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State of Texas: Swimming in Germs

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Jen Reel was an Observer intern before joining the staff in July 2010, first as Web Editor, and most recently as Multimedia Editor. She received a Masters in Journalism with a concentration in Photojournalism from the University of Texas at Austin, where she was co-chair for the student chapter of the National Press Photographers Association. She has worked in the non-profit sector for the Peruvian-American Medical Society and has been published in Utne Reader magazine, the Village Voice and Pitchfork Music.

  • citizenne

    Thanks so much for putting this together. As an avid Gulf Coast sportsman, the more information, the better.

    The article mentioned six (6) beaches that are safe for swimming. Could you list those?

    Thank you.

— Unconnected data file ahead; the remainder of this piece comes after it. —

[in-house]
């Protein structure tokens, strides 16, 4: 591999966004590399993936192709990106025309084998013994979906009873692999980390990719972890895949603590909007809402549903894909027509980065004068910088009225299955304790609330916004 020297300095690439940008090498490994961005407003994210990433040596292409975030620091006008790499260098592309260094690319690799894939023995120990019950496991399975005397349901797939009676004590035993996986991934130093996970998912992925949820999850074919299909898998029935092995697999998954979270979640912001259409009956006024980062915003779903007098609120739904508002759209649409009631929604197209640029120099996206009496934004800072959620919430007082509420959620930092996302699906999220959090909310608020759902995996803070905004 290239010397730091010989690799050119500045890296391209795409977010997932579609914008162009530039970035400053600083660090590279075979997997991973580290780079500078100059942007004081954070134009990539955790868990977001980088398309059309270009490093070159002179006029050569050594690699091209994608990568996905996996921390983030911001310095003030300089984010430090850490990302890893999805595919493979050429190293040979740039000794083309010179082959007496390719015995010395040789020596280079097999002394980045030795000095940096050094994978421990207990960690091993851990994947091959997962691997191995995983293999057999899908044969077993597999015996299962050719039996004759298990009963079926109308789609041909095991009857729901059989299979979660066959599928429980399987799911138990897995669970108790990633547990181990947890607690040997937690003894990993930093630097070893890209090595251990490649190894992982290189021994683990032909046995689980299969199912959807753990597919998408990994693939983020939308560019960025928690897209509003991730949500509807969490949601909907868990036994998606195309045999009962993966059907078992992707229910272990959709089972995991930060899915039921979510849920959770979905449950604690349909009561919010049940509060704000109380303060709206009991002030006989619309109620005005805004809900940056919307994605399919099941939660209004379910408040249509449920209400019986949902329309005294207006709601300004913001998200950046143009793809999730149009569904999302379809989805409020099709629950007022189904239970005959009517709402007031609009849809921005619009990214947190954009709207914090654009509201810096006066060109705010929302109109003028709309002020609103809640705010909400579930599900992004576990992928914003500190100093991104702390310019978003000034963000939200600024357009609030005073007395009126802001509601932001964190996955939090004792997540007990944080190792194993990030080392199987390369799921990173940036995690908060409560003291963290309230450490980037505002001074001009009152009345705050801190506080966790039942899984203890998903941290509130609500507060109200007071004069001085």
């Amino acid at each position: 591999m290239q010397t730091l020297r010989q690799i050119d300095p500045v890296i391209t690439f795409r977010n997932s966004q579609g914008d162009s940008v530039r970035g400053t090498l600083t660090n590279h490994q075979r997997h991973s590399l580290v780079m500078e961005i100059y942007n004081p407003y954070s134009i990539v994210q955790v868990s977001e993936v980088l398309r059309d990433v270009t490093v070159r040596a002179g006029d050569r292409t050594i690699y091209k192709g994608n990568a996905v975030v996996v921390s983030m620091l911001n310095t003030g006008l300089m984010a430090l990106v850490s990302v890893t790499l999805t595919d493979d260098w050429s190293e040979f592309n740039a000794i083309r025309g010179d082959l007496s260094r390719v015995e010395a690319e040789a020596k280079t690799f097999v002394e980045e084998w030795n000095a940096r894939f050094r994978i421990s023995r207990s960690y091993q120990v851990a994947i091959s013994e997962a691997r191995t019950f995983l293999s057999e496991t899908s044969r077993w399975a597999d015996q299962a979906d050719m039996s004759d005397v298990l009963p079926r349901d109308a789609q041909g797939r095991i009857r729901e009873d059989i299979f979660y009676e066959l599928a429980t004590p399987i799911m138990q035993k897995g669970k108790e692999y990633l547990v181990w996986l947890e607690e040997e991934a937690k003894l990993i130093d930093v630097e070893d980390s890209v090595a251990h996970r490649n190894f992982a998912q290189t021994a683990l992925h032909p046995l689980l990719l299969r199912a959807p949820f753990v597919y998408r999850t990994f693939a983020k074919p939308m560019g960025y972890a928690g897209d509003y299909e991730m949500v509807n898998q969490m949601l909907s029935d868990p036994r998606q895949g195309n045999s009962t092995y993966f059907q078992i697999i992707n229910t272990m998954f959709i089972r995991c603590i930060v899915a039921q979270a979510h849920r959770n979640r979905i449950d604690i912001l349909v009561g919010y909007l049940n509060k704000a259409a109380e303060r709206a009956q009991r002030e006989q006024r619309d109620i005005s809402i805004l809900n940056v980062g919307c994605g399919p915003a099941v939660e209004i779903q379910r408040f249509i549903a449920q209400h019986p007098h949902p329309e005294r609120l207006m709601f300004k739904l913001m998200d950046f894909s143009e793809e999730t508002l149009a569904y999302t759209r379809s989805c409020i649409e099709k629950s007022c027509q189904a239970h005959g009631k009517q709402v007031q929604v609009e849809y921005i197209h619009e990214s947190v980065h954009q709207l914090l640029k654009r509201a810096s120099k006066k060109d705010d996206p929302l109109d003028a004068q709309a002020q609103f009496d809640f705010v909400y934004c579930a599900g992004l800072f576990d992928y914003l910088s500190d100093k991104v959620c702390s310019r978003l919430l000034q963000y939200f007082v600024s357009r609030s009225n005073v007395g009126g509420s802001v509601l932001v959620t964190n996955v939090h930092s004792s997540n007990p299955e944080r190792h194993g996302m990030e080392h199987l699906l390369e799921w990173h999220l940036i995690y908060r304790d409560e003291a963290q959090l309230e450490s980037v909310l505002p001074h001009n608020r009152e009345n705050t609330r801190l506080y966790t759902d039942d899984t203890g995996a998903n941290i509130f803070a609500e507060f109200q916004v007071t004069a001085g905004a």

How safe are Texas beaches for swimming? A recent study has us worried. In 2013, the National Resources Defense Council, a national environmental group, analyzed samples from 62 of Texas' 169 public beaches to look for the bacteria enterococcus, typically found in human and animal intestines. Public health officials frequently test for enterococcus to determine if bodies of water are safe for swimming. Exposure to enterococcus can cause diarrhea and vomiting. Only six beaches had no samples exceed the safety standards for enterococcus, according to the study. The worst beach was Ropes Park near Corpus Christi, where nearly two-thirds of the samples taken registered unsafe levels of the bacteria. Happy summer y'all!

Sources: Natural Resources Defense Council

Illustration by Joanna Wojtkowiak